The dark synthetic leather on the dash will cut down windshield glare as far as it goes, and note how the compass is centered in front of the wheel, right where it should be for most effective use when the captain is not navigating by GPS.

The Fusion stereo is just below, and the footrest is a plus on long rides.


The large smartphone tray on the console is adjacent to a plug for recharging. Note the large, clearly labeled switches and the bright red “Horn” button.


The optional helm and companion chairs are vented Pompanettes, first-class, highly durable swivel seats solidly mounted. 

 A user-friendly feature here is the bi-fold top to the cabin door, which folds up and out of the way for easy entry, eliminating a sure head-bumping spot otherwise.


The armrests swing up and out of the way for easy entry, and there are stainless grab rails on the seat backs so that anglers can stand up and brace on rough runs offshore.


Bait well and fish box. The jump seats behind the swiveling Pompanettes sit atop an optional 106 qt (100.3 l) aerated baitwell on the port side and a 100 qt. (96 l) insulated fish box or cooler on the starboard side.

Rod Racks: There are 6 under-gunwale rod racks here, with composite guards to keep rods from rattling and scraping.

Gunwale Bolsters and Toe Rails: For anglers who pursue large grouper or muscular species like amberjack and tuna, the bracing provided by the toe rails and the thick padding on the gunwale bolsters will be appreciated.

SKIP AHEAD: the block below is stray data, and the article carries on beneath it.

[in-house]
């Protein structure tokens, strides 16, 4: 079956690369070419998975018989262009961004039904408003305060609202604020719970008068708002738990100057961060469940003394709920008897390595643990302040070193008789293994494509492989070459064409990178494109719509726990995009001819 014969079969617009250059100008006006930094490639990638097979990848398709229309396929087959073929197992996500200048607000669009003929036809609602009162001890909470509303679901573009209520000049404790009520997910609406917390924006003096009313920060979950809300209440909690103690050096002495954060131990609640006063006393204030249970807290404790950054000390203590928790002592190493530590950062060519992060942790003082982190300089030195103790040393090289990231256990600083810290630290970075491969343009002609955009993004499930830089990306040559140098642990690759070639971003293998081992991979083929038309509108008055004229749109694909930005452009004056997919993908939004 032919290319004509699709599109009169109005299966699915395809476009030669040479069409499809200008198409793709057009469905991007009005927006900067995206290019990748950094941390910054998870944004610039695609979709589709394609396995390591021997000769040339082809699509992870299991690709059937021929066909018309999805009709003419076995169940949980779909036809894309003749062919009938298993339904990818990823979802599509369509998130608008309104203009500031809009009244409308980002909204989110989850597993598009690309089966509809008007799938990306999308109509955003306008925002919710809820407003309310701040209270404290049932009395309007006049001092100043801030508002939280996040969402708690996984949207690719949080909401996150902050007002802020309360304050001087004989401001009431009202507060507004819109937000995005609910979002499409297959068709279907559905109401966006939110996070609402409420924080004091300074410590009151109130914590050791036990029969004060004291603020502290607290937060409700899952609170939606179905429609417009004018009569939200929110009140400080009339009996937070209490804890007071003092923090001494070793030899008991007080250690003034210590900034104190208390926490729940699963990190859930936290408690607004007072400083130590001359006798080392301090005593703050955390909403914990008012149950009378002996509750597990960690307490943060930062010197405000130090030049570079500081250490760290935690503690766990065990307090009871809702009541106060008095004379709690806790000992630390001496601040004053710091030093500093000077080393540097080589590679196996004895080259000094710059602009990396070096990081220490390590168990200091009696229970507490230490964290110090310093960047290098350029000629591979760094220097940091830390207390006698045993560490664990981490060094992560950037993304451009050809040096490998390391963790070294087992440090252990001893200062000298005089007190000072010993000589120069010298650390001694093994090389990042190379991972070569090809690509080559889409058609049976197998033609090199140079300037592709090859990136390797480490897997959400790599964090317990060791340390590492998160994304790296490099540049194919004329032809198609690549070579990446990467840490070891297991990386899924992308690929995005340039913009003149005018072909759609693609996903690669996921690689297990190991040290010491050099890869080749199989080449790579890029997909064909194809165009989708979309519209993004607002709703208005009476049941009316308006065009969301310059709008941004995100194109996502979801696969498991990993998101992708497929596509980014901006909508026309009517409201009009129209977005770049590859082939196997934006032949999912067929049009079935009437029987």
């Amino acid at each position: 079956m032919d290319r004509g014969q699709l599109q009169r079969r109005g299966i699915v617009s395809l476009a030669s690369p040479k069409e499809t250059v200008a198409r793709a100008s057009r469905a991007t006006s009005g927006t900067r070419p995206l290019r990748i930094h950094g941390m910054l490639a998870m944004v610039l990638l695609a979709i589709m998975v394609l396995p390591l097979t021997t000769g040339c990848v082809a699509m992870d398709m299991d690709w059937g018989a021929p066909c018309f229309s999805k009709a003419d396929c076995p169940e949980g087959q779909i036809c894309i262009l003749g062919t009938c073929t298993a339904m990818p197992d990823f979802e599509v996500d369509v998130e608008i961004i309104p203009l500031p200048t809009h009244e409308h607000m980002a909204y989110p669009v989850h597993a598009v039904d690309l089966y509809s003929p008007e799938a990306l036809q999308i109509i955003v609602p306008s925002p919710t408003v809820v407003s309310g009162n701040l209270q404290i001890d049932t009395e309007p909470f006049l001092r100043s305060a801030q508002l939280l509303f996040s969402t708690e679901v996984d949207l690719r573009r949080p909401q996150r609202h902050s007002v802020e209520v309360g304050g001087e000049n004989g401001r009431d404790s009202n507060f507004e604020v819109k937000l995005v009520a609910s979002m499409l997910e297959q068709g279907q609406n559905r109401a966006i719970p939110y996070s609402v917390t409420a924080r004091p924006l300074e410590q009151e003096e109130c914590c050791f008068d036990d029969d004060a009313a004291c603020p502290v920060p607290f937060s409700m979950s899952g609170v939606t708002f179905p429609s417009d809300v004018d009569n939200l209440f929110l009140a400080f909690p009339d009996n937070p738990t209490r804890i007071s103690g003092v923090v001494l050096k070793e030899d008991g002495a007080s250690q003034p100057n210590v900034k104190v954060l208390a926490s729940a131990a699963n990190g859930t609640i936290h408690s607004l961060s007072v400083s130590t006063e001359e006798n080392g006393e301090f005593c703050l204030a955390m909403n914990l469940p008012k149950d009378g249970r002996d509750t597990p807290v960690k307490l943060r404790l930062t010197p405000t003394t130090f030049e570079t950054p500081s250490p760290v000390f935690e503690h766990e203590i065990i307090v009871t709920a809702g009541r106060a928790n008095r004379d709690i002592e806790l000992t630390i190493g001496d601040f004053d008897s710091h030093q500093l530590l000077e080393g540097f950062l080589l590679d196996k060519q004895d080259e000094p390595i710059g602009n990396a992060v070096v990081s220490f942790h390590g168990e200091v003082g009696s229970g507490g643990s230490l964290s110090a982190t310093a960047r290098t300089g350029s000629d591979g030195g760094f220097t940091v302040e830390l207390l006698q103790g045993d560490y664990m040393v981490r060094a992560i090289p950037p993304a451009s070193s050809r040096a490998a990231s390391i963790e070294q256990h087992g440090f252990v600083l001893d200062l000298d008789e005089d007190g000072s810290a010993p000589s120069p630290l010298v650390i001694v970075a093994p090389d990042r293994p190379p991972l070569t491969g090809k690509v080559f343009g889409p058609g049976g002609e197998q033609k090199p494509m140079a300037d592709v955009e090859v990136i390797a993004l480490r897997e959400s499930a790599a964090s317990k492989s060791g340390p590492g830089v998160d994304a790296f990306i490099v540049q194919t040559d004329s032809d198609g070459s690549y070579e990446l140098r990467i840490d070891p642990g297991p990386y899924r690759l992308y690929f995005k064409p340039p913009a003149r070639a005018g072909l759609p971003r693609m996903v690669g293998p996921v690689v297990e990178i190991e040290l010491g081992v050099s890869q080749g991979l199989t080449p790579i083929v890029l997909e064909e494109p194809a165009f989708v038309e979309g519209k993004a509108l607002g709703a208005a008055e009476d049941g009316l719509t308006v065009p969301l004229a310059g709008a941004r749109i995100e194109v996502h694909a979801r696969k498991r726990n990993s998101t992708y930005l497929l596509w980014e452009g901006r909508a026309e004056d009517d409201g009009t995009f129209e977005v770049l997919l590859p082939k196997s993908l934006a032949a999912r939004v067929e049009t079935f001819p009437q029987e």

Cockpit Depth: The 25” cockpit depth means that for most people the padded bolsters will hit them mid-thigh, as well as providing security for kids and pets. This is a detail that sets the 218 Adventure aboard from many boats this length.

Fusion Waterproof Speakers: Note the large Fusion waterproof speakers. There are two adjacent the helm seats two in the cockpit aft.


Anchor davit. An optional stainless steel anchor davit at the bow peak eases anchor-handling chores, and the large storage box here has the depth to handle hundreds of feet of line for offshore anchoring over fishing reefs.

A big plus of the walkaround design is the inset walkway to the bow. Along with the tall bow rails, this makes access to the bow for fishing or anchor handling much safer, even in rolly seas.  

Foredeck Hatch: The smoked plexi hatch provides ventilation for the cabin, but dogs down watertight for offshore runs.


Optional hard top. The hard top rides on a heavy-duty powder-coated aluminum frame and includes zip up storage bag, spreader lights and cockpit lights as well as multiple rod holders and mounting bases for optional outriggers.